Today, while I was having lunch, I started receiving email notifications about Niume’s servers not responding. In the beginning it was just one server, so I removed it from the load balancer, then restarted the httpd process and put it back again.
But then the other servers started behaving the same way, even though the load was well under capacity. Between those email notifications, there was a Rackspace support email:
The title was “Excessive Issue – Please Read“.
And the content was the following:
The server(s) at IP address – *.*.*.* have been Rate Limit on our caching DNS servers due to a high volume of inbound recursive DNS queries. We cannot lift the Rate Limit until issue has been addressed.
Your current effective rate limit is 3 queries/second.
In this situation, we believe the queries are the result of a misconfiguration on your server or within an application.
You may need to work with your Fanatical Support team to identify the origin of the queries and get the Rate Limit removed.
Alternately, you may have an application that simply makes a large number of DNS queries.
In this case, you will need to investigate running your own caching DNS server or software.
For more information on Rackspace’s DNS rate-limit policies,please visit the following URL:
We are available 24/7 if you have any questions or concerns over the actions taken to protect our infrastructure.
– Rackspace Hosting”
Before even thinking about the problem, I just fired up the live chat and started lashing out at the operator about how surreal this thing was. Then, after I calmed down a bit I realised that the this issue was probably caused by MI6, the data gathering application that logs every single request performed to Niume in MongoDB, then analyses it asynchronously and adds it to the not-so-big-data database.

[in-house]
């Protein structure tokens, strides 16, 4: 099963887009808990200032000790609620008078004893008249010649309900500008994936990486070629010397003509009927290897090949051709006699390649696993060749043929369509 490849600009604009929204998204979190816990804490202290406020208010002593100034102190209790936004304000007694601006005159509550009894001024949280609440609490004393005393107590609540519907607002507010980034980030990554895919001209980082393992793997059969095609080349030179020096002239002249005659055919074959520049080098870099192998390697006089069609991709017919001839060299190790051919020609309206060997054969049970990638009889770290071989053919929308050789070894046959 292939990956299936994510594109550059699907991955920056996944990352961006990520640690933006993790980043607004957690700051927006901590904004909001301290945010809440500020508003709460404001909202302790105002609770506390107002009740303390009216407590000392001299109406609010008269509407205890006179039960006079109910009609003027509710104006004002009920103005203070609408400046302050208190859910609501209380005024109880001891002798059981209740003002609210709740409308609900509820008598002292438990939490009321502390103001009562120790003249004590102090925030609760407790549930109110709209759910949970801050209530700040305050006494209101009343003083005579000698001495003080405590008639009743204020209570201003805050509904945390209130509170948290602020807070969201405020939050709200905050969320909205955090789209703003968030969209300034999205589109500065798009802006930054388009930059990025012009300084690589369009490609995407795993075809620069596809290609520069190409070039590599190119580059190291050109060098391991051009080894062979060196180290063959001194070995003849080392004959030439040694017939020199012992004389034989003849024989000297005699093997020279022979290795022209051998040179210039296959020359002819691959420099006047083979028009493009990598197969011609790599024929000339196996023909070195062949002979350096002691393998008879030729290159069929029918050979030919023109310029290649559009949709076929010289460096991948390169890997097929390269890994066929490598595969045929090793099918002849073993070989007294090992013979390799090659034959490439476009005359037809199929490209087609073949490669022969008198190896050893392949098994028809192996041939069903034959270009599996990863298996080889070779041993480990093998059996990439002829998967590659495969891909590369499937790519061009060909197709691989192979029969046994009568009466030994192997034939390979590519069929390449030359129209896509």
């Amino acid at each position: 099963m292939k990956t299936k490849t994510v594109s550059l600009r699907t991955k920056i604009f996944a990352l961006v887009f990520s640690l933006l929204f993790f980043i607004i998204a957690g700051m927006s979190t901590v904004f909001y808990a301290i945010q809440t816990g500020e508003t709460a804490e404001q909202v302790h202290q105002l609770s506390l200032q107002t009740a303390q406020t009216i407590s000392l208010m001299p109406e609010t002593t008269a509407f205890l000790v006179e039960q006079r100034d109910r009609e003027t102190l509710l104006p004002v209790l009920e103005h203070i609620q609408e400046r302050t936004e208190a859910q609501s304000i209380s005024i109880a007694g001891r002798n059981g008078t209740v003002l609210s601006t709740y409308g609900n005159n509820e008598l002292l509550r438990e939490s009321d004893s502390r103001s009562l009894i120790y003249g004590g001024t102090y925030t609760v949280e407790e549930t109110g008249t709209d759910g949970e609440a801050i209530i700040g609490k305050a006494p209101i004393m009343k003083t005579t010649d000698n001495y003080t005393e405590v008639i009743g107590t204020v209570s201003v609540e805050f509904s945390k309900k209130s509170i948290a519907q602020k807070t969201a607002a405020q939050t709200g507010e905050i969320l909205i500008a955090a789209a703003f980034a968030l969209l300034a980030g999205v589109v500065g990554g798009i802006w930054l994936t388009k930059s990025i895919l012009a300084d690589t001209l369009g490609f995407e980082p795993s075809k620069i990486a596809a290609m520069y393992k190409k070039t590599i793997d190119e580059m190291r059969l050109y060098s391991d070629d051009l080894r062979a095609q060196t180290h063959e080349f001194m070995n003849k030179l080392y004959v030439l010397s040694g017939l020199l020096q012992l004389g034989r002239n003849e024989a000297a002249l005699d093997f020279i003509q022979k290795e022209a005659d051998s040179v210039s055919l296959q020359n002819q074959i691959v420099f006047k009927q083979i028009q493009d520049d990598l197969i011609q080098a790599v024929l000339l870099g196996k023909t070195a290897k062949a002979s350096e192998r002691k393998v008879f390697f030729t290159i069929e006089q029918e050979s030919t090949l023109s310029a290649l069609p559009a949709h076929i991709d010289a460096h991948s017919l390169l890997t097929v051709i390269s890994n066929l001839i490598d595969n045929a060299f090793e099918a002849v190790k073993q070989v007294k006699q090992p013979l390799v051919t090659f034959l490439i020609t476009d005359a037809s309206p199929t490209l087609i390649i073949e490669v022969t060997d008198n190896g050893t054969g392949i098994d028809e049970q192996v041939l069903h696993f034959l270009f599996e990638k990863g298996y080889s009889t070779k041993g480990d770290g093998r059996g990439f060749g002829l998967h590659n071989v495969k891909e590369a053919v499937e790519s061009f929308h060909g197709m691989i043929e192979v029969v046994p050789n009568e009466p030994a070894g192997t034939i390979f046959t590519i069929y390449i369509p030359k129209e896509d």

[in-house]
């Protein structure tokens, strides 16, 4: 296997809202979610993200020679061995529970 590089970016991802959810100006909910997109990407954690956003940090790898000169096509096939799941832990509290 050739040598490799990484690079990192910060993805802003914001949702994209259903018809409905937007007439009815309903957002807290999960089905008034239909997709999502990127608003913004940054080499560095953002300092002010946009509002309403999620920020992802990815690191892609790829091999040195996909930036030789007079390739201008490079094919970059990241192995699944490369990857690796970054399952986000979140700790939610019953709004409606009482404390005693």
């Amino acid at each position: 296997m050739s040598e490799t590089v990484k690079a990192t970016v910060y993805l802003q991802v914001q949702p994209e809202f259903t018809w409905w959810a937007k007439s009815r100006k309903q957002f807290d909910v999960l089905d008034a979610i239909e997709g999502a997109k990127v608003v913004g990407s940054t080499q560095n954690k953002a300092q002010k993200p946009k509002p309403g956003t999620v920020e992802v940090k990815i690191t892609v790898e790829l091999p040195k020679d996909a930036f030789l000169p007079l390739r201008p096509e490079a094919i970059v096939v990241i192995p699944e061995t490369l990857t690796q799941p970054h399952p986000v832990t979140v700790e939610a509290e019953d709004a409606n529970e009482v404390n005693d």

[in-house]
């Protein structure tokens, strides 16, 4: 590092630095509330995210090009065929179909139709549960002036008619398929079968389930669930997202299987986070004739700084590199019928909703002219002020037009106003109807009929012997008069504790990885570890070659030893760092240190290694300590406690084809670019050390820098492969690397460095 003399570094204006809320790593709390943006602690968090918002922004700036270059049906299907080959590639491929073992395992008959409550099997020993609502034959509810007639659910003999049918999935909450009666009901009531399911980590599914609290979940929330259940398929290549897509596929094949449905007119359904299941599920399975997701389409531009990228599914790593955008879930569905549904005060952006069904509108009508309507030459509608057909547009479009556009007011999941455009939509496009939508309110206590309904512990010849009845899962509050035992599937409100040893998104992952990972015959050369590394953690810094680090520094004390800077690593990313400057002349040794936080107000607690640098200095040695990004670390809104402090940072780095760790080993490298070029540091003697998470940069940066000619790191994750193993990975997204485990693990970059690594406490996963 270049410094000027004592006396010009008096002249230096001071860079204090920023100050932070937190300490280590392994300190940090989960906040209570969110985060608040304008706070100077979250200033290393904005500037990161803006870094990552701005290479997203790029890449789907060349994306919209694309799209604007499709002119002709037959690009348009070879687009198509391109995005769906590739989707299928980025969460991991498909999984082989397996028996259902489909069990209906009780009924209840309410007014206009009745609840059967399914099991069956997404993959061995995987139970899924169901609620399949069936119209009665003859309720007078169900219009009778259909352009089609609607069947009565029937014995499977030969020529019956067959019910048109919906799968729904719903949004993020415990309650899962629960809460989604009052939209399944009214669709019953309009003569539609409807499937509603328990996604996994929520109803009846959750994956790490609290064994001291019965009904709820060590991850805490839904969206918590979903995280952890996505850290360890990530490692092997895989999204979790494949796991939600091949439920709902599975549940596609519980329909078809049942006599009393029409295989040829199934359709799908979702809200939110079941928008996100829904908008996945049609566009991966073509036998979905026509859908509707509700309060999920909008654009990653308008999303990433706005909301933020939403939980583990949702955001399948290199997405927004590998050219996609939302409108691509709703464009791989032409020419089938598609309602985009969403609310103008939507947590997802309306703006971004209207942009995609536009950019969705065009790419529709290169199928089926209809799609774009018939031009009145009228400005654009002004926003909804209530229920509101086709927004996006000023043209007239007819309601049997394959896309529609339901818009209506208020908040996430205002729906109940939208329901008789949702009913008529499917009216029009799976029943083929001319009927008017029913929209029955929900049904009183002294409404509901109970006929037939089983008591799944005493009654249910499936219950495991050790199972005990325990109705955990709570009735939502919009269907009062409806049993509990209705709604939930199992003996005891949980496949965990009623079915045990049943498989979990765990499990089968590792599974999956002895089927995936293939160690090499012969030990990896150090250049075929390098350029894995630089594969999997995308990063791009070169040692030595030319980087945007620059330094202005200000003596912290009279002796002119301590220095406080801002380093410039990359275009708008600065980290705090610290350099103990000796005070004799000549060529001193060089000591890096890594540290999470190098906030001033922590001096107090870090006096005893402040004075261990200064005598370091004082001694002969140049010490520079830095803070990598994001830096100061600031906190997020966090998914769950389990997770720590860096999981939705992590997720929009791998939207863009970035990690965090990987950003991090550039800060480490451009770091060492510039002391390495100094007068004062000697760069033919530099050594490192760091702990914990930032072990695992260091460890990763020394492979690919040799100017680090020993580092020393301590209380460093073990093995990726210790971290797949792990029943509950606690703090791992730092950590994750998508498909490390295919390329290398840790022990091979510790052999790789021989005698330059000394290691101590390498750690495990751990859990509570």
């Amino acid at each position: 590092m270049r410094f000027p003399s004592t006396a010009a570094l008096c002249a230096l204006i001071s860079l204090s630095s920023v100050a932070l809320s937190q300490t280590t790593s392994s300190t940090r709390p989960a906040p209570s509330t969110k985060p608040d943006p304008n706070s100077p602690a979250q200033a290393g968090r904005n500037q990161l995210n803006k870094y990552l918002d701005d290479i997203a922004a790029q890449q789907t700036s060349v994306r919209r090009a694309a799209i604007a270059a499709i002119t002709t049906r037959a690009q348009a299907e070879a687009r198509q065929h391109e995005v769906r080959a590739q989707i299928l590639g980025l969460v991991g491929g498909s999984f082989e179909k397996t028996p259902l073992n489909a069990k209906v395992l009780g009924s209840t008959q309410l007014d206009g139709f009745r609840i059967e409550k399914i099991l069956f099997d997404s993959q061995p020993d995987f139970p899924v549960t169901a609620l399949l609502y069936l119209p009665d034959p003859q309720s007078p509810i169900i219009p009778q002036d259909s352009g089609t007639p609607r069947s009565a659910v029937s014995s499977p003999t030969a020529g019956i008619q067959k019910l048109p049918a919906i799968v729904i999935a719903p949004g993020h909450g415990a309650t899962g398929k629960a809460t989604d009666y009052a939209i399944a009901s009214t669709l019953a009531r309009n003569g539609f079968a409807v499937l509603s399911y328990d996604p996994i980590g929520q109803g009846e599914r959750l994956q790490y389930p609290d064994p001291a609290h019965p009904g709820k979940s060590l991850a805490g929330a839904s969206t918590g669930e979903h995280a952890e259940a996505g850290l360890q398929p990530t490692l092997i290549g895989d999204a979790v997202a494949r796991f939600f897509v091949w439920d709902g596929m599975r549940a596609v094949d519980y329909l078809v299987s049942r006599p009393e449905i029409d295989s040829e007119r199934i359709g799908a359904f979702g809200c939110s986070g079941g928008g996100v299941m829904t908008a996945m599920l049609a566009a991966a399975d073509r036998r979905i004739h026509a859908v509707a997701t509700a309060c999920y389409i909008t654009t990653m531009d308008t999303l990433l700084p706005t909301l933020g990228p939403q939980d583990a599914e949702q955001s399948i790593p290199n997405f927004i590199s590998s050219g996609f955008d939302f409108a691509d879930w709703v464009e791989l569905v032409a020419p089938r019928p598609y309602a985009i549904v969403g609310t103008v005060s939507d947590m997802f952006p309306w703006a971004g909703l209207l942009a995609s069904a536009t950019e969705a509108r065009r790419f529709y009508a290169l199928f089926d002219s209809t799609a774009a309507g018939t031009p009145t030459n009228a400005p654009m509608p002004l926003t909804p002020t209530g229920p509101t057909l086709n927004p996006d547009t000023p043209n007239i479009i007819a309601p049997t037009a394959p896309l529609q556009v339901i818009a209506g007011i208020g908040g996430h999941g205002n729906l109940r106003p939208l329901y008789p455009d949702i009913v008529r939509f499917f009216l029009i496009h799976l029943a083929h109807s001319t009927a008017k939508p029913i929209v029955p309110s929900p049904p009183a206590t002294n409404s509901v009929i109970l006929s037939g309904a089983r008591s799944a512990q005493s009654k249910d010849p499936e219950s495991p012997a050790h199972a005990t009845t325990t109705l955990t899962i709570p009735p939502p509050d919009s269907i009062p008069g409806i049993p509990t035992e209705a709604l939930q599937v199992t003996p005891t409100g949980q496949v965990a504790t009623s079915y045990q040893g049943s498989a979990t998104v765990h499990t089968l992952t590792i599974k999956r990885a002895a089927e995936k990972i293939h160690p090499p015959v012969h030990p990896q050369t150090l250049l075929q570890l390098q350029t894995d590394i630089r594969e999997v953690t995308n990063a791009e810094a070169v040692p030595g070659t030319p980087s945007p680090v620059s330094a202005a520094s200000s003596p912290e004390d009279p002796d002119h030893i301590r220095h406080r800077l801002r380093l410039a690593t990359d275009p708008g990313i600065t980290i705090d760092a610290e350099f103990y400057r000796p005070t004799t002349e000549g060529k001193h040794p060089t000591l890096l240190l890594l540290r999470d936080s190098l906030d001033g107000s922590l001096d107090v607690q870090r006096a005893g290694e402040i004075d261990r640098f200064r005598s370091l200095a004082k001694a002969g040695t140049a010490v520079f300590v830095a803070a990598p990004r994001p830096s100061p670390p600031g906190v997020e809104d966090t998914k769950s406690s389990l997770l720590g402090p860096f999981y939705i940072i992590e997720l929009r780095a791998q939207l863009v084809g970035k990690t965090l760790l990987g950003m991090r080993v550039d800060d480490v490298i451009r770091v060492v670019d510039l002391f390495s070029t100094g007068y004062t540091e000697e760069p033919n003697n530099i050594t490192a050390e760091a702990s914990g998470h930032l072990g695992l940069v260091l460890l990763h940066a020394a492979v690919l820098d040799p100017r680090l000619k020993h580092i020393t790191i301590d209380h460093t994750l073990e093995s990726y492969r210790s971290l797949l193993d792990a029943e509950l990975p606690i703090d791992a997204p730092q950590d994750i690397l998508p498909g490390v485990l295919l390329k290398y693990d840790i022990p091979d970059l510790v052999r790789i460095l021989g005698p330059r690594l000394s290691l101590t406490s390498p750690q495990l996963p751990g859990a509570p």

Without thinking much, I was asking MI6 to get the hostname of an IP on the fly. This is a completely complimentary and unnecessary thing, so I quickly disabled this functionality and synchronised the code on all of the servers. Then, to make sure that the requests were not coming from somewhere else as well, I replaced resolv.conf with Google’s DNS service. Then everything started restoring gradually.
At that point, I apologised to the operator for my manners and explained to him that it was not acceptable to first rate limit and then notify. Especially to a customer that pays a significant amount of money for infrastructure every month.
After he gave me a bland response in the lines of “it is an automatic process blah blah blah” I wished him a good day and disconnected. It was not his fault after all.
I also searched in the entire codebase to check whether there reverse DNS lookups were performed in other parts of the application(s).
I also disabled reverse DNS lookups for SSH by setting:
UseDNS = no
You will be surprised how many automated attacks per second hit the SSH service, even with fail2ban banning every IP for a day after 3 failed attempts.
Anyway, at the end of the day I just closed the ticket, rated it with 0 and left the following message:
“Well, thank you for notifying me in time before disabling almost ALL of my frontend servers and causing me downtime. This is totally unacceptable. I have no problem of being rate limited but at least you could allow some time (even half an hour would do) for me to detect WHY I was over the limit.
These things make me consider whether I will be moving to AWS in the end.”
Now, it happened that we had zero downtime because I was just sitting in front of my computer and I was quickly removing bad servers from the load balancer on time.
If I was in a plane, or just riding to work, or the load was greater, we would have proper downtime. And it would be for that very stupid reason. It is just not acceptable.
I am very happy with Rackspace for certain things, but today’s thing along with a failed live migration of a MongoDB server in London, (resulting 4 hours of me setting up and configuring a new server from scratch since I couldn’t use an image) due to a new data centre really wound me up lately. There are other things that happened at times as well, like performance degradation, but those fall in the “things that occasionally happen to everyone” category.